Here at BestVPN we are big fans of open source code. Not only do we love the (largely) non-commercial, community orientated approach to software engineering it involves, where the results are available for others to use, abuse, build on, or take in any radical new direction desired, and which makes the open source community a hive of creativity and invention, but also the way in which because the code is open to independent scrutiny and peer review, errors (both accidental and deliberately engineered) can be found and corrected by the rest of the community.
The biggest problem with open source code is the limited number of resources available to the open source community (most notably the limited number qualified software engineers who have the time to work on such ‘pet’ projects). Robin Seggelmann, the German programmer who accidentally introduced the disastrous Heartbleed Bug unto the open source OpenSSL code, cited this issue as a reason for the delay in discovering the ‘simple programming error’.
The Heartbleed Bug has become a focus of criticism about the open source method thanks to the length of time it took to discover it (one and a half years), but others have viewed it as a victory for open source that it was discovered at all, with Seggelmann himself saying that,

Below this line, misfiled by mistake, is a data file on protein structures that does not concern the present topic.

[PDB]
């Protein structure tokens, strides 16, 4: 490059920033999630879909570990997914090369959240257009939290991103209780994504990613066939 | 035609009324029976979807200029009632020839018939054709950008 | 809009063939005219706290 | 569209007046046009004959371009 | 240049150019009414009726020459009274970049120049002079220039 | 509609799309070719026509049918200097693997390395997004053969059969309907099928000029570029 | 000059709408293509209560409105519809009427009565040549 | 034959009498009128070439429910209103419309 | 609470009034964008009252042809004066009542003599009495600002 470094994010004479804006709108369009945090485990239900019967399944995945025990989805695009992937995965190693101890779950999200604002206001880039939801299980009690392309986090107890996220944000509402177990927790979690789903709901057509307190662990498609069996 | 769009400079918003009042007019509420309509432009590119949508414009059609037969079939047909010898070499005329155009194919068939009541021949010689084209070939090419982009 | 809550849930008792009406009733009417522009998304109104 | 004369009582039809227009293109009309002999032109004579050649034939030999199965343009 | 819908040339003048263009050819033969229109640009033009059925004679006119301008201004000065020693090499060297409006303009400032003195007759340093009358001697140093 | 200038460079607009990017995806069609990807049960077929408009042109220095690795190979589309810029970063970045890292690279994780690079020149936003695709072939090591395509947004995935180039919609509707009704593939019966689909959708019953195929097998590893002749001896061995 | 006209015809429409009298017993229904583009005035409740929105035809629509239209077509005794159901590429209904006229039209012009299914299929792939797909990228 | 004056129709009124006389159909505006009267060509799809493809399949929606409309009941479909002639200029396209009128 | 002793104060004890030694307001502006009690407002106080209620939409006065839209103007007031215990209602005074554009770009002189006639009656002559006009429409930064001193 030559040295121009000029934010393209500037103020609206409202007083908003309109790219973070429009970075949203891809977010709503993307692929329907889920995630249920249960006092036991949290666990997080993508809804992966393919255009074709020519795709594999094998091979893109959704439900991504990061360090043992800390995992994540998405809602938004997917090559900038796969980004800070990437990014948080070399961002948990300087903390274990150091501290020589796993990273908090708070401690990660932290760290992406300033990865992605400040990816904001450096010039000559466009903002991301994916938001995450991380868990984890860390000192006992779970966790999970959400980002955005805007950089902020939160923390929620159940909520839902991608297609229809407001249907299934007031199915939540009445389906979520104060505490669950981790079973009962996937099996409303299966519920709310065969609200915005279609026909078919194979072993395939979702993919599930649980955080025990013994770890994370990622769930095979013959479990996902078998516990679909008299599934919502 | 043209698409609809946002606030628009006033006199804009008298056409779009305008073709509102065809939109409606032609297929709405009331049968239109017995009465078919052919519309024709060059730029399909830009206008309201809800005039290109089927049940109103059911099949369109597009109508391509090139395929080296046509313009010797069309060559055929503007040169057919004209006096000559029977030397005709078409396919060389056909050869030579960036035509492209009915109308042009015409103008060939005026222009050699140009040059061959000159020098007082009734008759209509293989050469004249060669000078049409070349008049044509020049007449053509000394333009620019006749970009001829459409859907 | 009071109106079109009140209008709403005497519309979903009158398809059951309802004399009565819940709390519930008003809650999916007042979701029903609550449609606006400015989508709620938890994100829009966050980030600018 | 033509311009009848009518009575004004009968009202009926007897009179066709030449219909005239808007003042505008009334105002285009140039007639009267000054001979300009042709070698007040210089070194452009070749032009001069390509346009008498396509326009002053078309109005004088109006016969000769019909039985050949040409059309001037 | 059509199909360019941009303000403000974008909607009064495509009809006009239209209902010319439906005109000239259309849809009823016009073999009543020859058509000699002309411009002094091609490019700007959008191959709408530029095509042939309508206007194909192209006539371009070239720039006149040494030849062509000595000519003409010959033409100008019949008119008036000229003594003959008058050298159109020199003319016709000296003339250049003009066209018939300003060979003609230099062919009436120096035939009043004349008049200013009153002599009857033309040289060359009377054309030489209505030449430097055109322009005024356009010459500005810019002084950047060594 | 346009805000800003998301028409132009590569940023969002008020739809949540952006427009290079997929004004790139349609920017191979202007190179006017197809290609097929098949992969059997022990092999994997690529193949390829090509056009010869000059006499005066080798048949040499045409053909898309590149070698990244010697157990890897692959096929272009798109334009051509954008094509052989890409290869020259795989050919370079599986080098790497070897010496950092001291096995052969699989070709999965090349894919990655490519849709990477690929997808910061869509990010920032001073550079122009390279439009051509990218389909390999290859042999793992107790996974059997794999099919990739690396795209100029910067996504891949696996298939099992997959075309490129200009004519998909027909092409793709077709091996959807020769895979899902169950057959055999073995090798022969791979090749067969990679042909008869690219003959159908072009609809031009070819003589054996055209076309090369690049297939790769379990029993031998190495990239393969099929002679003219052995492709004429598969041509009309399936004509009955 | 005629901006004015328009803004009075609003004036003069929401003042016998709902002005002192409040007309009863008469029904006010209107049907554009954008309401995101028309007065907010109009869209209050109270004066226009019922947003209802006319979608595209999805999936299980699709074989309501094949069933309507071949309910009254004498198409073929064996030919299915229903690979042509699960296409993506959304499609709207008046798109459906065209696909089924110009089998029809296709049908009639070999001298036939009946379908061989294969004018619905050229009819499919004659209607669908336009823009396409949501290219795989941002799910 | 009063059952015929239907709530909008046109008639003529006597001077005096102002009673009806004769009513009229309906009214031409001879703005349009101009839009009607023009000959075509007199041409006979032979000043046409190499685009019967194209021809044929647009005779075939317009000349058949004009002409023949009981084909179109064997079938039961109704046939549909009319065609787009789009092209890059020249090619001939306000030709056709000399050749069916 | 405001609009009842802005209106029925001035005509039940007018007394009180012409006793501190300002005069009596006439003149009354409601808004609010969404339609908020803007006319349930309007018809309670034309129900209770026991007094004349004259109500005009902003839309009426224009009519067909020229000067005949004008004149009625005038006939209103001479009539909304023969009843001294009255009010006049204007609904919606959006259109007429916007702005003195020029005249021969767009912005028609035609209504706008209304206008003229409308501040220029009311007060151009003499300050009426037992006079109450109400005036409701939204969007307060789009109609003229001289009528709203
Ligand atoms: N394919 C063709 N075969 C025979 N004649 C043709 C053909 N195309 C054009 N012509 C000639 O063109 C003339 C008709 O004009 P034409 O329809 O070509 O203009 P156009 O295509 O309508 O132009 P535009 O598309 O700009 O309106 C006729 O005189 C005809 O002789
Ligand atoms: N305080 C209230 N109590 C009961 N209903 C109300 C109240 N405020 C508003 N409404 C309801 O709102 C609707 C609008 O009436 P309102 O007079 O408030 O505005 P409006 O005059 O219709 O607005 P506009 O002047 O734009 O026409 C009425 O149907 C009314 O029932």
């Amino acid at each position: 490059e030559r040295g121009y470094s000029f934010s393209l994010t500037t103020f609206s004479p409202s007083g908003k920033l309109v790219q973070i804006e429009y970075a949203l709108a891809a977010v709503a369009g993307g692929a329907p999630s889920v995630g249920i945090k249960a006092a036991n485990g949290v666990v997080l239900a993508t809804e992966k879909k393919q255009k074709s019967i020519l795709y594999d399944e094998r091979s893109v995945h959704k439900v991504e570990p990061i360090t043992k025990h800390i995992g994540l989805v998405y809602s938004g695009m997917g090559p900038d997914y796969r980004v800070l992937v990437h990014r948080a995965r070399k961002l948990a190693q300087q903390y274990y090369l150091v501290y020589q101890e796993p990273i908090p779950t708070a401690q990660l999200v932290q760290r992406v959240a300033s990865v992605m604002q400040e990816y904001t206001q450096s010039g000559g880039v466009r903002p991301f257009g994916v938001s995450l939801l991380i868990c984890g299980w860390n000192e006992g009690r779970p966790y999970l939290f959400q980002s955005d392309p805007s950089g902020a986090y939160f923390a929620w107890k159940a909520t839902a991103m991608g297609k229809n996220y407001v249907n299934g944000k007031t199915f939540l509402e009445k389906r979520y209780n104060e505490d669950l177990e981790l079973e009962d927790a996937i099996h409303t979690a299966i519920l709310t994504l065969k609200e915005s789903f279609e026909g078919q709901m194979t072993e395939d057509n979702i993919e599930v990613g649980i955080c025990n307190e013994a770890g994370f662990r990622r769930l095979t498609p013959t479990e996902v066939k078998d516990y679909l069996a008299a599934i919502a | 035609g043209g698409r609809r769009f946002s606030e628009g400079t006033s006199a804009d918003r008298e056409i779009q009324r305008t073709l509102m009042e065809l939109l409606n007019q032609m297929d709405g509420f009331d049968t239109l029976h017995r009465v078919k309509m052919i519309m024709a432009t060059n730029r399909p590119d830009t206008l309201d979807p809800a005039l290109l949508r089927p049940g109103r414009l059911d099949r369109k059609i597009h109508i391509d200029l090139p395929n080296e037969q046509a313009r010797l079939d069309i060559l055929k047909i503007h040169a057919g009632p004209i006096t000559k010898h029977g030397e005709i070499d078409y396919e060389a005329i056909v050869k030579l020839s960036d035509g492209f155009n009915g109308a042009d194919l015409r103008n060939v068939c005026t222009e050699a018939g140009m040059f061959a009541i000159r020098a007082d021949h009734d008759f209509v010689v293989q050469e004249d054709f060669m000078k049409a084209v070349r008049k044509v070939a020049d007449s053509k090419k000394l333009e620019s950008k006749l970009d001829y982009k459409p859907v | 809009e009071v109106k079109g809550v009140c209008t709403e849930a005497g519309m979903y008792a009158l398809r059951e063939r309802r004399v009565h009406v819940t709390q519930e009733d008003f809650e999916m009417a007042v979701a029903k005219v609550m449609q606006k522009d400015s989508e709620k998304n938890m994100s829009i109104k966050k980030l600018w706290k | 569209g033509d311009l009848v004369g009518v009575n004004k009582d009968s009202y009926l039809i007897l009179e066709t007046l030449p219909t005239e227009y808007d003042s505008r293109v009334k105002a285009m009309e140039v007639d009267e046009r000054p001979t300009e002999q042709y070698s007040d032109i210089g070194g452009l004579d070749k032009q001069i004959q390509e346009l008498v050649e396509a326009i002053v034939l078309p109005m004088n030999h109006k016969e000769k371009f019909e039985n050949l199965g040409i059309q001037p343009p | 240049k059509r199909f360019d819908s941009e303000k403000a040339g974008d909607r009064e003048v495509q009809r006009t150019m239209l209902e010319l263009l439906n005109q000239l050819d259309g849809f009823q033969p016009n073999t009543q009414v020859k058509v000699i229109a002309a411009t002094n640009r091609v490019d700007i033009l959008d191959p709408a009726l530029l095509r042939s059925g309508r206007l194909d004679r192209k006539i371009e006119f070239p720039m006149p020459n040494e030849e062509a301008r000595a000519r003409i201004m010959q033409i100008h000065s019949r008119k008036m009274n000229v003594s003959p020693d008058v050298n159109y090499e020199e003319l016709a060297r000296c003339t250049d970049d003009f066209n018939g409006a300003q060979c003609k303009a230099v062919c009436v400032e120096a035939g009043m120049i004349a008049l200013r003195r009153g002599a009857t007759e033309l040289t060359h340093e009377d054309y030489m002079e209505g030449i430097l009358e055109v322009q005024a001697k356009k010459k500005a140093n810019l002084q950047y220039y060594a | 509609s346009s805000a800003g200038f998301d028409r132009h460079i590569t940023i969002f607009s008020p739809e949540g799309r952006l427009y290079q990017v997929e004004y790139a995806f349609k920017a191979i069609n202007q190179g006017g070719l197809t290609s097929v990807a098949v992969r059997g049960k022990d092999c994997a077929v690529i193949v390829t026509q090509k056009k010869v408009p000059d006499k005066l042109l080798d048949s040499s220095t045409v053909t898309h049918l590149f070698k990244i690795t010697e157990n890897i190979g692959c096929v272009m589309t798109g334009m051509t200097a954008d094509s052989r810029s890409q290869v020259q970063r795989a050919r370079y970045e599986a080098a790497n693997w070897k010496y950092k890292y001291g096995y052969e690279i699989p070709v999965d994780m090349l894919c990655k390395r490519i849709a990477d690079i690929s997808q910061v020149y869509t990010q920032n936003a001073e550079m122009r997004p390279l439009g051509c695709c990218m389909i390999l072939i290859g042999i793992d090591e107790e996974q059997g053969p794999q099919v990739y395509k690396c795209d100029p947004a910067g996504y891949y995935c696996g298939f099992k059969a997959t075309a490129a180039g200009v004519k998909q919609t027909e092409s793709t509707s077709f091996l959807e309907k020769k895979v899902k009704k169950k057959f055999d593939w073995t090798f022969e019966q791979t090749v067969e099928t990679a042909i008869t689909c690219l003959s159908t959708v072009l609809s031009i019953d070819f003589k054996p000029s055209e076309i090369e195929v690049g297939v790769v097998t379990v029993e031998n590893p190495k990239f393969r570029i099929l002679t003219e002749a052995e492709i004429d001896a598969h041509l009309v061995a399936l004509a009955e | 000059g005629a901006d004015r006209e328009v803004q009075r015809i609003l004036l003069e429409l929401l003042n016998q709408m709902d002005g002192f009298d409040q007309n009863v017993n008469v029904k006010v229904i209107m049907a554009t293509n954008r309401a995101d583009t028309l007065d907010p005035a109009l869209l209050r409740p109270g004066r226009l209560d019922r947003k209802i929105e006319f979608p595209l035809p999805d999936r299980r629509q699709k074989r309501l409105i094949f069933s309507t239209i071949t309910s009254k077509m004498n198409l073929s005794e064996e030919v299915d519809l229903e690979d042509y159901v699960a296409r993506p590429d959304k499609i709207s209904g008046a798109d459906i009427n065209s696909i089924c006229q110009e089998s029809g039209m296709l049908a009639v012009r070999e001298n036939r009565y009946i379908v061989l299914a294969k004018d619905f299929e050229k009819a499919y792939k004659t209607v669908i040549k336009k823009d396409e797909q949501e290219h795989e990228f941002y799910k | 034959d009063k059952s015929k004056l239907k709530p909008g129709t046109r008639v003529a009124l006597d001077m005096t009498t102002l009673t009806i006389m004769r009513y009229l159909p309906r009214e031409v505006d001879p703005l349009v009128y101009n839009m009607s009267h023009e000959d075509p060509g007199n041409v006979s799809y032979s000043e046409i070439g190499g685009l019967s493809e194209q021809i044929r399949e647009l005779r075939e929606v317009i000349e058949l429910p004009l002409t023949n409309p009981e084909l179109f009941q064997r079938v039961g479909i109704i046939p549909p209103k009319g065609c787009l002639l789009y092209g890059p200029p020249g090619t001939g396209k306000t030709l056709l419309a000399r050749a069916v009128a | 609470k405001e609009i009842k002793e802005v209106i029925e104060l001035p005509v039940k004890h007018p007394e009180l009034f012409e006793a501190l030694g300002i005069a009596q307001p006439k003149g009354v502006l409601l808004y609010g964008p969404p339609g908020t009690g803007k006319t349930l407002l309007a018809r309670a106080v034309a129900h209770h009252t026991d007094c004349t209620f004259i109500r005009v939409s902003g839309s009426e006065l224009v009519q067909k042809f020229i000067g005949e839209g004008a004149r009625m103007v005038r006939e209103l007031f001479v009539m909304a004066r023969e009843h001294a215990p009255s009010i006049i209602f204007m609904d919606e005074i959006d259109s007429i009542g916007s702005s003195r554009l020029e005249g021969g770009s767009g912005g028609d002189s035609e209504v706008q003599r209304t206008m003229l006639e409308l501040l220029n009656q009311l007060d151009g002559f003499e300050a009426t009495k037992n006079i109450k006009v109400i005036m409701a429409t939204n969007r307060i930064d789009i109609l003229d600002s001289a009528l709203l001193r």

‘I don’t see it as a failure of open source. On the contrary, the publicly accessible code made it possible that the error has been discovered and published.’
The alternative to open source is proprietary code, and while it is true that commercial companies often have very large resources to throw at vetting their code, it is also the case that if mistakes are found then there is a great deal of commercial incentive not to make the discovery public. Even worse, respected companies such as RSA and Cisco have been found guilty of deliberately allowing the NSA to tamper with their products.
A new report from development testing service Coverity shows that despite the lack of resources available to it, the open source community and method works, and in 2013, for the first time, it contained fewer errors than proprietary code.
Out of the 750 million lines of code it scanned during 2013, the errors in proprietary code exceeded those of open source code, with a ‘defect density measure’ of .59 defects per 1,000 lines of open source code C/C++ code, compared to .72 for proprietary code (all code anonymously submitted).
Open source therefore works, and is not only the best defense we have against deliberately engineers backdoors and weaknesses, but also produces better and more error free code!